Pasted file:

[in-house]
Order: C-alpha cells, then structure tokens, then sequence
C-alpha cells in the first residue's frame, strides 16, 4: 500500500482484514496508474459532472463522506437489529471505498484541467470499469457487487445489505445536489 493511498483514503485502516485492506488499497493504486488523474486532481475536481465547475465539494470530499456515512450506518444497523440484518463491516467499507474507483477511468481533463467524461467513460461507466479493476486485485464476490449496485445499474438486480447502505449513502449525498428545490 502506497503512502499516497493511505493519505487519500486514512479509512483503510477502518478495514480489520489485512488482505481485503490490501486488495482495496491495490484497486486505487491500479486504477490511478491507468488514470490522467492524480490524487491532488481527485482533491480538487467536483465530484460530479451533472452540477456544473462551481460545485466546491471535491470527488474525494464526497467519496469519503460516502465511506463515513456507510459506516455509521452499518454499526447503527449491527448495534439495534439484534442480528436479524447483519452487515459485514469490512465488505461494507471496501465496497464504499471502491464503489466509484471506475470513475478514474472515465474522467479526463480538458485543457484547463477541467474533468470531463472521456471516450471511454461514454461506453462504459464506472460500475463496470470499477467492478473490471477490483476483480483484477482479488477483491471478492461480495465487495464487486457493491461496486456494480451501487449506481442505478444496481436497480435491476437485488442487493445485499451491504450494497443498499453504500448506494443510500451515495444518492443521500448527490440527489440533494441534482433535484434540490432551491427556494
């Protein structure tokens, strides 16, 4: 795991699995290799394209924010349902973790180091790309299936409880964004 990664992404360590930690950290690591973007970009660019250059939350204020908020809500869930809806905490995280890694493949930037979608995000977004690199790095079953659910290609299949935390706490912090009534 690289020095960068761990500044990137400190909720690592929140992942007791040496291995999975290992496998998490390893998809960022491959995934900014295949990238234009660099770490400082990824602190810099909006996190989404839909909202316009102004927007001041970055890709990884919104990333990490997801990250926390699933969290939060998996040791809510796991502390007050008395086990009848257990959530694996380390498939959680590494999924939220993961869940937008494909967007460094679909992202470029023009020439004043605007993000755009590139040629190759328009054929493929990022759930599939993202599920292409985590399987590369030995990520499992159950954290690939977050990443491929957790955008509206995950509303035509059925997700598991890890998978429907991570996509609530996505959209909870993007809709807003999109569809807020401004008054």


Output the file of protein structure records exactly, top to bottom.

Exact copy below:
[in-house]
Order: C-alpha cells, then structure tokens, then sequence
C-alpha cells in the first residue's frame, strides 16, 4: 500500500482484514496508474459532472463522506437489529471505498484541467470499469457487487445489505445536489 493511498483514503485502516485492506488499497493504486488523474486532481475536481465547475465539494470530499456515512450506518444497523440484518463491516467499507474507483477511468481533463467524461467513460461507466479493476486485485464476490449496485445499474438486480447502505449513502449525498428545490 502506497503512502499516497493511505493519505487519500486514512479509512483503510477502518478495514480489520489485512488482505481485503490490501486488495482495496491495490484497486486505487491500479486504477490511478491507468488514470490522467492524480490524487491532488481527485482533491480538487467536483465530484460530479451533472452540477456544473462551481460545485466546491471535491470527488474525494464526497467519496469519503460516502465511506463515513456507510459506516455509521452499518454499526447503527449491527448495534439495534439484534442480528436479524447483519452487515459485514469490512465488505461494507471496501465496497464504499471502491464503489466509484471506475470513475478514474472515465474522467479526463480538458485543457484547463477541467474533468470531463472521456471516450471511454461514454461506453462504459464506472460500475463496470470499477467492478473490471477490483476483480483484477482479488477483491471478492461480495465487495464487486457493491461496486456494480451501487449506481442505478444496481436497480435491476437485488442487493445485499451491504450494497443498499453504500448506494443510500451515495444518492443521500448527490440527489440533494441534482433535484434540490432551491427556494
């Protein structure tokens, strides 16, 4: 795991699995290799394209924010349902973790180091790309299936409880964004 990664992404360590930690950290690591973007970009660019250059939350204020908020809500869930809806905490995280890694493949930037979608995000977004690199790095079953659910290609299949935390706490912090009534 690289020095960068761990500044990137400190909720690592929140992942007791040496291995999975290992496998998490390893998809960022491959995934900014295949990238234009660099770490400082990824602190810099909006996190989404839909909202316009102004927007001041970055890709990884919104990333990490997801990250926390699933969290939060998996040791809510796991502390007050008395086990009848257990959530694996380390498939959680590494999924939220993961869940937008494909967007460094679909992202470029023009020439004043605007993000755009590139040629190759328009054929493929990022759930599939993202599920292409985590399987590369030995990520499992159950954290690939977050990443491929957790955008509206995950509303035509059925997700598991890890998978429907991570996509609530996505959209909870993007809709807003999109569809807020401004008054």